You asked for it — now you got it. The Accreditation Council for Continuing Medical Education () has drafted a policy statement on Internet-based CME, addressing issues that have sparked much debate at CME provider conferences over the past few years — how to protect online education's integrity and credibility, learner privacy, and usability.
After gathering public comment, the ACCME's Task Force on Adapting ACCME to the World Wide Web hopes to present a final policy statement to the Council for a vote at its November meeting.
The task force expects many comments will be forthcoming about the following prohibitions:
CME activities of accredited providers cannot be hosted on a pharmaceutical or device manufacturer's Web site.
No advertising can appear within the educational materials presented.
Accredited providers must not create or allow to be created “hidden technical mechanisms for transferring learner data” (i.e., “cookies”).
Providers cannot embed links to pharmaceutical or device manufacturers' Web sites within educational materials.
Linda Casebeer, PhD, associate professor and associate director of CME, University of Alabama at Birmingham School of Medicine, and chair of the ACCME's Internet task force, is quick to point out that their goal is to separate education from promotion — not try to put commercial sites out of business.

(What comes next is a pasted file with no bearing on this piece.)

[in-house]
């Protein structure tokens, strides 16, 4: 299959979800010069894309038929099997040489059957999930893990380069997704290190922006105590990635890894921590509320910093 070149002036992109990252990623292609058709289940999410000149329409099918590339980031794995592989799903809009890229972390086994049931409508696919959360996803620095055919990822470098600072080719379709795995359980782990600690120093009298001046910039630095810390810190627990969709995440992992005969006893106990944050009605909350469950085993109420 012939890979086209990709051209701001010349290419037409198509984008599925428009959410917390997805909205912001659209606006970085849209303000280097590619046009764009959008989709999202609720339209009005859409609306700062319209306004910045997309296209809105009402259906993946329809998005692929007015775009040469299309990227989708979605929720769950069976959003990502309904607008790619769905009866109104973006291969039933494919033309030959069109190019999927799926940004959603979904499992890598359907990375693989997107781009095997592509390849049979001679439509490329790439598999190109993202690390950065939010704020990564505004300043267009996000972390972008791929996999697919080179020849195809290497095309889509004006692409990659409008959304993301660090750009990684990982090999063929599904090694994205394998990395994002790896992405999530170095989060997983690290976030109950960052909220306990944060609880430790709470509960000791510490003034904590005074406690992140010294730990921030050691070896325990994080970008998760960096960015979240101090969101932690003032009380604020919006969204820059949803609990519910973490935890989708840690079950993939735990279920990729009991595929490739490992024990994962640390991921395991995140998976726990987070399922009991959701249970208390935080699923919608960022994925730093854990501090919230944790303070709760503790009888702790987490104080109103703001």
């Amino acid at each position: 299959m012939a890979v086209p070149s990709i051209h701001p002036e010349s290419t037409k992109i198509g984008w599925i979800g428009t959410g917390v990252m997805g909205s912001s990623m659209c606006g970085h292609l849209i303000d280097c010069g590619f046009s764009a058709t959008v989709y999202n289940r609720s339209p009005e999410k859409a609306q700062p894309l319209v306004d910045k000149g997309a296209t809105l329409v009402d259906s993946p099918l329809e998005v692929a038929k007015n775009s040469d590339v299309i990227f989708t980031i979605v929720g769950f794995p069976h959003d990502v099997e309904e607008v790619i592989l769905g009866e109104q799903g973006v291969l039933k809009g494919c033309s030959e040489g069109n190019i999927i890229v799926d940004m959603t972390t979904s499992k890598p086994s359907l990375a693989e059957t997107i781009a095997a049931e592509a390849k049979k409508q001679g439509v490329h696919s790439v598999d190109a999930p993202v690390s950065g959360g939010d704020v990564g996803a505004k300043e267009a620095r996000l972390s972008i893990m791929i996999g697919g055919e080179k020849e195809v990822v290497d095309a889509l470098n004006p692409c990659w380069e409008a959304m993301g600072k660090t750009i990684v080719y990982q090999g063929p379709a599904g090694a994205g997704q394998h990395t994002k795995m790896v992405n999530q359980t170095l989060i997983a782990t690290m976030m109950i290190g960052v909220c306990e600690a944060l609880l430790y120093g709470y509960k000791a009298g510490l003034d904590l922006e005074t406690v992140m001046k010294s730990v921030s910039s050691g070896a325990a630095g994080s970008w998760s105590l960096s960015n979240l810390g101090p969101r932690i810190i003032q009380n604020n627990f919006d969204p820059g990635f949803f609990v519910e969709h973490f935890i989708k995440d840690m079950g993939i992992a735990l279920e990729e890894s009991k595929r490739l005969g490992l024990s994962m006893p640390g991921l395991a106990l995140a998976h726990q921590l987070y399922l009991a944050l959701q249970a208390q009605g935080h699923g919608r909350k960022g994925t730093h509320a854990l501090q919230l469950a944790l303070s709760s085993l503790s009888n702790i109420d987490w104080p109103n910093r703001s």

“The data tell us [the Internet] is a very active and appropriate medium for physicians to receive CME; there is convenience, and a lot of potential yet to be realized. We don't want to put regulations in place that so economically restrict online providers that they can't stay in business and provide CME.” Internet CME provider companies have been defined as nonaccredited firms,such as Medscape, that may provide access to CME among other sevices to physicians.
In fact, the policy has been two years in coming, in part because the group — unlike other task forces — committed itself to actively seeking comment, especially from Internet CME providers, explains Casebeer. Members attempted to reach all the 200-plus Internet CME providers listed at www.netcantina.com/bernardsklar/cmelist.html, a Web site maintained by Bernard Sklar, MD, who did his Master's thesis on online CME.
The guidelines are similar to the ACCME rules for other formats, she says. “We looked at many sites to see which ones already meet these guidelines and what, if anything, would be different. The policy doesn't say you can't advertise ever on your site; it just says you can't do it in the middle of CME content. It's very consistent with what we've said in the past about videotapes, audiotapes, and monographs. A lot of this is not new; it's just a little more closely described in terms of the technical capabilities of the Internet.”